Inspired…by architecture


Today's #museumweek post combines #architectureMW and #inspirationMW and is by Chris Bazley, Antenna's own architecture buff. Take it away, Chris....


Cincinnati Contemporary Art Center
Unlike so many other great museums, this does not leap out from the crowd, shouting “I am a MUSEUM”; it does not demand an acre of grass to set it off; there is no grand ionic colonnade and very very little stone. Instead, this museum sits as part of the townscape. It’s intriguing detail invites examination but does so in a way that prompts us to look at the rest of the street around it. Indeed, it scoops up the whole street: Cleverly, the same material on the sidewalk seeps into the building as its ground floor, and then creeps up to form the entire back wall. Moving between rooms, galleries and spaces is an ethereal, other-worldly experience: We hardly notice we are traversing between stories on the ramp (contrast that with two other museum ramps: Frank Lloyd Wright at the Solomon R. Guggenheim and Gehry at the Barcelona Museum of Contemporary Art, where the museums are all about the Ramp). A wonderful museum, a great little concerto of sensual, intelligent spaces. Coming from the absolute tipping point of Zaha Hadid’s career; before this she was the Architect’s Architect – with much on paper but little built. After this, she has gone on to true greatness. But it is this building that I like the best, not least because of how it raises the whole street around it, in this – America’s most underrated city.

Cincinatti Contemporary Art Center. Creative Commons image.

Cincinatti Contemporary Art Center. Creative Commons image.


Sir John Soane’s Museum, London
John Soane was the most interesting architect practising at the turn of the nineteenth century, and he transformed his home (two average Town Houses) into a showcase of what he was capable of. And as his big talent was doing things with ‘space’, what he created were jaw-droppingly innovative interiors that play with your sense of proportion. The great critic Iain Nairn said of this place: “an experience to be had in London and nowhere else; worth traveling across a continent to see, in much the same way as the Sistine Chapel.” As if this wasn’t enough, Soane was an avid collector of everything. And it all survives, two hundred years later. To walk around the house is to enter another world. If they are not already on display, ask the stewards to show you the Piranesis (they love being asked) and gasp in amazement as they literally fold back the walls! Admission to this gem is free, and to avoid overcrowding, you may have to wait outside a few minutes. Tip: the first Tuesday of each month is opened late, and with candlelight!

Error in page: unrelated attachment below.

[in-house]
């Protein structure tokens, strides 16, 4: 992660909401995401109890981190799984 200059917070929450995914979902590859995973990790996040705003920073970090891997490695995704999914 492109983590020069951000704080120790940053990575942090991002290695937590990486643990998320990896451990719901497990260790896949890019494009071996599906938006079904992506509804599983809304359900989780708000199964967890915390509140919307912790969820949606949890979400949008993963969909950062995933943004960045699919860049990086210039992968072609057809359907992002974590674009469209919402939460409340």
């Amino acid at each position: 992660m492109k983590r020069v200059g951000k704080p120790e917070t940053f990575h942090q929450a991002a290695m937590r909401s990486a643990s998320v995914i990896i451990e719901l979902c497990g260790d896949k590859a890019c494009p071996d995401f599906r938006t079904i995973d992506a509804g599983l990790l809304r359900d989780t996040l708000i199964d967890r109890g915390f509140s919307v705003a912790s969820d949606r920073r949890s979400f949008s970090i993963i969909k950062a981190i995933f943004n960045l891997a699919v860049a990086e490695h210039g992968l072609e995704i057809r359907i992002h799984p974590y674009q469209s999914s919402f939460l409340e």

Sir John Soane's Museum. Creative Commons image.

Sir John Soane's Museum. Creative Commons image.

The Nelson Atkins Museum, Kansas City

Like so many of the great art museums of the Mid West, there are cities in the world that have gone to war for treasures lesser than the permanent collection at The Nelson Atkins Museum. The main building is all early twentieth century bravura – and good too. But it is the new Stephen Holl extension that makes this museum an architectural wonder. From the outside, parading down the side as a grouping or feather-light pavilions and reflecting pools, they play off against the restraint of the original building. But the real wonder is inside. For those pavilions are merely light shafts into what for my money is one of the most breathtaking series of new spaces created for any museum anywhere in the world in the last ten years.   There is a bravery, an audacity in the way those ceilings are sculpted. There is an incredible sense of space more-than-defined: celebrated, explored, energised. It’s the sort of place you could spend days in.